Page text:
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More than 50 years later, Allied bombs s

August 17, 1997

More than 50 years later, Allied bombs still threatening Germany

AP Photo NY190


Associated Press Writer

BERLIN (AP) _ Hidden bombs stop urgent dike repairs along the swollen Oder River. Another bomb forces Merck Pharmaceuticals to evacuate laboratories and a computer center. Even President Roman Herzog has had to clear out of his Berlin palace _ twice in two weeks.

The explosives found this summer weren’t planted by criminals or terrorists, but fell from the air more than 50 years ago.

Although millions of unexploded bombs and artillery shells have been cleared and defused since World War II, officials estimate thousands remain buried all over Germany. Most are still live and potentially explosive.

``It’s hard to comprehend″ that such a danger still exists, said Peter Jung, who heads a special Berlin fire department unit in charge of defusing the lethal leftovers.

Yet the bombs turn up so frequently that Germans have come to view them less as a looming danger than as an annoyance because of the temporary evacuations and traffic tie-ups that usually follow a discovery.

``They’re there and so you have to deal with it,″ said a presidential spokesman who was forced from Bellevue Palace along with Herzog. ``What else can people do?″

Experts estimate 5 percent of the 440,000 Allied bombs dropped on Berlin failed to explode due to faulty fuses, poor assembly, bad angle of impact and other reasons.

The Germans dispatched units of engineers after each bombing run to defuse the duds. But many buried deep in the rubble were missed.

They turn up now most often at building sites, anywhere from six feet to 40 feet underground.

More than 1,700 bombs have been recovered in western Berlin since the war. The emphasis is now on the east, where construction is booming because of the government’s plan to move the capital back to Berlin by 2000.

``In the western half of the city, a lot of munitions were found and cleared away in the last 40 or 50 years,″ said Hans-Juergen Gembus, head of Berlin’s munitions removal department. ``This still lies before us in the east.″

To make matters worse, the duds become more unstable as they age and corrode. ``With certain ignition mechanisms, they can also go off by themselves,″ Gembus said.

Experts believe that was what happened in July 1983, when a British-made bomb apparently went off by itself underground near an empty school, causing no injuries but damaging about 70 homes.

After that, Berlin started using Allied aerial photos to help locate possible duds. Four people in Gembus’ 14-man office are still poring over such pictures, laying them over other shots to produce three-dimensional images.

``It’s not easy,″ he said. ``You have to imagine, the impact crater of a bomb that doesn’t go off is about the size of a pinhead in such a picture.″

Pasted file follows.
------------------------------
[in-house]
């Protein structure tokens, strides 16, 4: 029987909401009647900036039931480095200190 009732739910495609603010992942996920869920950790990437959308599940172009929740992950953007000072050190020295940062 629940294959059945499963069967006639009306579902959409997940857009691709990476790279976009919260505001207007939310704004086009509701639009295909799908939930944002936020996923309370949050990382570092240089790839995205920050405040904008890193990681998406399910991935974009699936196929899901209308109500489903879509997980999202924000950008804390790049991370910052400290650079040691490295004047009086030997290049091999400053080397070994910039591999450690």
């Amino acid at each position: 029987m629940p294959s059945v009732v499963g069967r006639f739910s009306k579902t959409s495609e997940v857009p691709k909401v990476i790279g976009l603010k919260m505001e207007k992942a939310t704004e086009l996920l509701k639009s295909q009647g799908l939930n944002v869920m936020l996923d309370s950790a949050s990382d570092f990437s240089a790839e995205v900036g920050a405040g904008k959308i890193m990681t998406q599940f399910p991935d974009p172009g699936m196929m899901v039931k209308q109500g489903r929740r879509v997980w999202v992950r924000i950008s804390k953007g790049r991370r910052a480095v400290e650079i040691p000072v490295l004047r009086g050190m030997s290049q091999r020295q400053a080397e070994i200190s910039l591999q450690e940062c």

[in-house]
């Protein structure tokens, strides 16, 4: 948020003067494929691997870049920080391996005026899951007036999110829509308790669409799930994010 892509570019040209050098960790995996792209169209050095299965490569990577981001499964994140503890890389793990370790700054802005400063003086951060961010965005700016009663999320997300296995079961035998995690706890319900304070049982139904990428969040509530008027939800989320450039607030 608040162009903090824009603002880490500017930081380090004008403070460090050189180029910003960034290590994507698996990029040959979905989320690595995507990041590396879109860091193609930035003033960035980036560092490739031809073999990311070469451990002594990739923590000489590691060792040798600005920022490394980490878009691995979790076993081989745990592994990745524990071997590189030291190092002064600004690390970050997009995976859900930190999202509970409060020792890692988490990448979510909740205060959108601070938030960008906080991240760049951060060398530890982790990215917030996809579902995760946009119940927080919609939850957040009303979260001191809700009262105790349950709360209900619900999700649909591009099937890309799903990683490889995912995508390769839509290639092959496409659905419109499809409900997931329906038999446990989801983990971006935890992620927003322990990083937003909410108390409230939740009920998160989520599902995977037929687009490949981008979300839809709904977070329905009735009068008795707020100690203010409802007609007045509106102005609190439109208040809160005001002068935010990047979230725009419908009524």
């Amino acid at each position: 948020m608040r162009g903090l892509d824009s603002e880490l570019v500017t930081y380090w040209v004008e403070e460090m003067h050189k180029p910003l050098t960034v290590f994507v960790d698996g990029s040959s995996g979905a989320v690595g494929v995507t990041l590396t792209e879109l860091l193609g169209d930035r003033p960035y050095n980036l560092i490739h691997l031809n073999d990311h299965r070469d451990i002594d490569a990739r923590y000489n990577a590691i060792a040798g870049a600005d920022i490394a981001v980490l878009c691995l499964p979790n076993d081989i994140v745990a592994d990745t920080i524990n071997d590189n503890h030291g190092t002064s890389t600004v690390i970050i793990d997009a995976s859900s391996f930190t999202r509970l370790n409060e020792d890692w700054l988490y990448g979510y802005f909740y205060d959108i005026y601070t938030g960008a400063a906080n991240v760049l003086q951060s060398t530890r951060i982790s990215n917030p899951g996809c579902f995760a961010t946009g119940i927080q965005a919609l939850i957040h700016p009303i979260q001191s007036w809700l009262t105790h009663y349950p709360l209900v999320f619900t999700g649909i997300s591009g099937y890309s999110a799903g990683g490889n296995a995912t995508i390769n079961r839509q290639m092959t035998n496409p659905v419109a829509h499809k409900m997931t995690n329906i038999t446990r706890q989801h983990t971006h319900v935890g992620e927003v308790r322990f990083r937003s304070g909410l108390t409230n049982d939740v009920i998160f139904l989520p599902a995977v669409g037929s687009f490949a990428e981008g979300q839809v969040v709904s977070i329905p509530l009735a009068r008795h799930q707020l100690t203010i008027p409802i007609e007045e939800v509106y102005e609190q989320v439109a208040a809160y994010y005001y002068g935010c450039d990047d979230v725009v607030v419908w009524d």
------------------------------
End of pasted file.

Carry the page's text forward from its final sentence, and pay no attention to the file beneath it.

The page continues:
Suspicious spots are checked out as part of a regular sweeping program. Contractors also often ask Gembus to check a site before beginning work on a new building, although such a step is not legally required.

When a bomb is found, the actual defusing is usually quick _ 30 minutes or so, said Jung, the Berlin squad leader.

``There are, of course, a few critical moments,″ admitted Jung, who after 10 years of disposing of TNT is hard of hearing. But he said he never gets nervous. The unit, set up in the 1950s, has not had a fatality in 40 years.

The last deaths caused by a dud were at a construction site in eastern Berlin in September 1994. Three workers were killed and 17 others injured when a 550-pound American ``Demolition″ bomb blew up during drilling for a foundation.

Of the 10 bombs found in Berlin so far this year, two popped up in June and July during construction of new presidential offices next to the Bellevue Palace, the president’s official residence in the heart of the city.

Herzog and staff calmly checked into a hotel for the afternoon during the first evacuation, the presidential spokesman said on customary condition of anonymity. The second time, the president and his wife went for ice cream at a cafe.

``Maybe it’d be different in America because this problem doesn’t exist there,″ the spokesman said. ``Berliners certainly aren’t happy about it, but it’s a situation that you can’t change.″

Gembus and Jung both expect to be kept busy for at least another 10 years. And they note that Germany’s situation is not unique.

Countries as far afield as Vietnam and Bosnia are strewn with bombs, mines and other leftovers of war. The cleanup ``will also take decades there,″ Jung said.

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